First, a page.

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Cuba’s Shame
A regime both oppresses and humiliates.

A street in Old Havana

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Jacob Mchangama

Apart from the representatives of the local “Committee for the Defense of the Revolution” — essentially a form of neighborhood watch set up in all residential areas to spy on the activities of citizens — I did not encounter any visible signs of surveillance of Sánchez. But her fears are not a symptom of paranoia. That became clear when I visited another dissident, Oswaldo José Payá Sardiñas, the founder and leader of the Christian Liberation Movement. Payá was awarded the 2002 Sakharov Prize by the European Parliament for his advocacy of peaceful resistance to the regime based on values of democracy and freedom of conscience. In the 1990s, Payá and others sought to rely on the Cuban constitution, which guarantees the rights of citizens to propose legislation providing 10,000 citizens sign a petition. Payá successfully managed to obtain the necessary signatures, but his initiative was ignored, and in 2003 many members of his movement were imprisoned during the so-called Black Spring. Possibly because of his high profile, Payá, like Yoani Sánchez, has been spared imprisonment, but not the keen attention of the regime: He showed us a hidden microphone found in his telephone some years ago. He also found bugs in his bedroom and living room. Some 20 meters from Payá’s house is parked a shining new car with the green license plates of the Ministry of Interior, which is responsible for state security. Payá views the Cuban regime as a “fundamentalist” one not differing much from other fundamentalist totalitarian dictatorships, whether religious or secular. He echoes Yoani Sánchez’s description of the repression of Cuban society; he and his family have suffered numerous instances of intimidation and humiliations at the hands of government officials and their sympathizers.

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The repression suffered by the Cuban people has yet another dimension: The lack of economic freedom and opportunity makes it difficult for ordinary Cubans to get by on the rations and meager salaries paid out by the regime, so many of them are forced to hustle just to make ends meet. This is a tragedy in a country that — though seriously marred by consecutive corrupt and repressive regimes — once was among the richest in the region. In fact, the fertile but mostly uncultivated land, the majestic but often dilapidated buildings, the lack of stores with quality goods other than rum and cigars (and the ubiquitous Che Guevara T-shirts for the historically illiterate), and the general absence of commerce and industry are a testament to the utter failure of Castro’s revolution.

Not only does this result in widespread corruption — as recently acknowledged by Raúl Castro himself — but also in more degrading practices that gnaw away at the moral fabric of Cuban society. According to Oswaldo Payá, these problems are systemic and inherent in the ideological nature of the Cuban regime: Cuban socialism is not just a perverse ideology, it also perverts its victims — forcing them to act against their conscience in order to survive. The best example of this is evident at nighttime, when elderly European men walk around the streets of Havana with young, beautiful Cuban women (sometimes girls). While some of these relationships are based on genuine mutual affection, the vast majority of the girls cozying up to foreigners are jineteras (an informal type of prostitute). Many jineteras are normal girls who go to school or work but need the extra income to supplement the rapidly decreasing rations handed out by the regime.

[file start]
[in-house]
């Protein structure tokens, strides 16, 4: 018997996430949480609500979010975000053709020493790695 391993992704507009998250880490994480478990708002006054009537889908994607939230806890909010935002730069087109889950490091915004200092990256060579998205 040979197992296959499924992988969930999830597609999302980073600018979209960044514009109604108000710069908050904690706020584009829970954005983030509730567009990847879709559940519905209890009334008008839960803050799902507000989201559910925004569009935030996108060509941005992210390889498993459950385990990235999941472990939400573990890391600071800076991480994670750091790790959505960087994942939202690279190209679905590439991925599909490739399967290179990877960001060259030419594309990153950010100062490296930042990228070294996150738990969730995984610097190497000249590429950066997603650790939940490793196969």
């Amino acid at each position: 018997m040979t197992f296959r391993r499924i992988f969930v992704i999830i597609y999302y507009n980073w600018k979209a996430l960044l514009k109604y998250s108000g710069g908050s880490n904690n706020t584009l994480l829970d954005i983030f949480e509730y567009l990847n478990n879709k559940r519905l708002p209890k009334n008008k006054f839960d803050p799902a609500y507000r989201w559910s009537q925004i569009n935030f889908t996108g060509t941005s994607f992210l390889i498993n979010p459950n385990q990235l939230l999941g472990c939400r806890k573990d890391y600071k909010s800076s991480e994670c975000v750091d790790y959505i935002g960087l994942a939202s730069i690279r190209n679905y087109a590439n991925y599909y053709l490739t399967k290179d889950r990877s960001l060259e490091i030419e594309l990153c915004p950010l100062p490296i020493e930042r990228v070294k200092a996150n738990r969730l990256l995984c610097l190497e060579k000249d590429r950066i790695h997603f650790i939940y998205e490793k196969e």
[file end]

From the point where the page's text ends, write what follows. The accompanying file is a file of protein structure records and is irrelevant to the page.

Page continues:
In Europe, these girls would be dating guys their own age, based on their own preferences, but in Havana “dating” is dictated by the size of the wallet, not looks or personality. I experience this first hand at the Malecón, Havana’s famous coastal esplanade. Since I look like a Cuban — and thus an unlikely source of income — I was spared the attention of the many girls cruising this strip. But the blond Danish photographer accompanying me was constantly besieged by girls and by young men essentially operating as pimps. One local girl — aged 20 — we meet is luckier than most, having been adopted by a European settled in Havana and thus living comfortably compared with most other Cubans. She tells us that most of her classmates have sold sex for cash to foreigners and that the local pimps are often relatives or even the boyfriends of the girls they are trying to sell to tourists. So much for the acclaimed honor of the Cuban revolution, and the governments’ pious lectures to the international community about “social rights.”

Only left-wing American Hollywood actors and authoritarian regimes at the U.N. Human Rights Council could be so blind to these indignities as to characterize Cuba as a success story. The sad truth is that one man’s egoistic pride has resulted in the humiliation of an entire people.

— Jacob Mchangama is the director of legal affairs at the Danish think tank CEPOS.



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